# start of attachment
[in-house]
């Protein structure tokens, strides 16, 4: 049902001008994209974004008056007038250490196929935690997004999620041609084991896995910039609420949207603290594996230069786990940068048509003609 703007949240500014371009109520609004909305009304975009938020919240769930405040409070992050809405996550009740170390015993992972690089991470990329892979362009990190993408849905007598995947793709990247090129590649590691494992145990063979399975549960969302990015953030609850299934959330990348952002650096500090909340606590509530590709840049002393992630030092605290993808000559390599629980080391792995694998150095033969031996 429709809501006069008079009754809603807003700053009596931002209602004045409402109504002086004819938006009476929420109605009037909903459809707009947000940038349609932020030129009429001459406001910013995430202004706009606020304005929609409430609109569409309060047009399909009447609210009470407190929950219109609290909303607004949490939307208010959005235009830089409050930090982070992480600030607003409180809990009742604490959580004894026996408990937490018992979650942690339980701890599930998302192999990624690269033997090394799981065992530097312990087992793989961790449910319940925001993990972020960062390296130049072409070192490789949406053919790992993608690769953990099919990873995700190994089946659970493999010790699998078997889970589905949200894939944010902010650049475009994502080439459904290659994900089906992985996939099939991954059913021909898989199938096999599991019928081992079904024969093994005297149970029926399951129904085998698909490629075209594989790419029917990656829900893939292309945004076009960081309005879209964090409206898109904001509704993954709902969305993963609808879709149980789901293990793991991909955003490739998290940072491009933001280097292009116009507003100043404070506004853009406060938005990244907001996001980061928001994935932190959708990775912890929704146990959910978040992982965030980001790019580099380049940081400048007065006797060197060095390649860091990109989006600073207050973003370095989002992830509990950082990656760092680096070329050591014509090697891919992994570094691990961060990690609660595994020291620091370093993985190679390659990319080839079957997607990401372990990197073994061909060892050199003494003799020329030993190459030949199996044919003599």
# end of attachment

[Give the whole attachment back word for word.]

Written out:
[in-house]
């Protein structure tokens, strides 16, 4: 049902001008994209974004008056007038250490196929935690997004999620041609084991896995910039609420949207603290594996230069786990940068048509003609 703007949240500014371009109520609004909305009304975009938020919240769930405040409070992050809405996550009740170390015993992972690089991470990329892979362009990190993408849905007598995947793709990247090129590649590691494992145990063979399975549960969302990015953030609850299934959330990348952002650096500090909340606590509530590709840049002393992630030092605290993808000559390599629980080391792995694998150095033969031996 429709809501006069008079009754809603807003700053009596931002209602004045409402109504002086004819938006009476929420109605009037909903459809707009947000940038349609932020030129009429001459406001910013995430202004706009606020304005929609409430609109569409309060047009399909009447609210009470407190929950219109609290909303607004949490939307208010959005235009830089409050930090982070992480600030607003409180809990009742604490959580004894026996408990937490018992979650942690339980701890599930998302192999990624690269033997090394799981065992530097312990087992793989961790449910319940925001993990972020960062390296130049072409070192490789949406053919790992993608690769953990099919990873995700190994089946659970493999010790699998078997889970589905949200894939944010902010650049475009994502080439459904290659994900089906992985996939099939991954059913021909898989199938096999599991019928081992079904024969093994005297149970029926399951129904085998698909490629075209594989790419029917990656829900893939292309945004076009960081309005879209964090409206898109904001509704993954709902969305993963609808879709149980789901293990793991991909955003490739998290940072491009933001280097292009116009507003100043404070506004853009406060938005990244907001996001980061928001994935932190959708990775912890929704146990959910978040992982965030980001790019580099380049940081400048007065006797060197060095390649860091990109989006600073207050973003370095989002992830509990950082990656760092680096070329050591014509090697891919992994570094691990961060990690609660595994020291620091370093993985190679390659990319080839079957997607990401372990990197073994061909060892050199003494003799020329030993190459030949199996044919003599």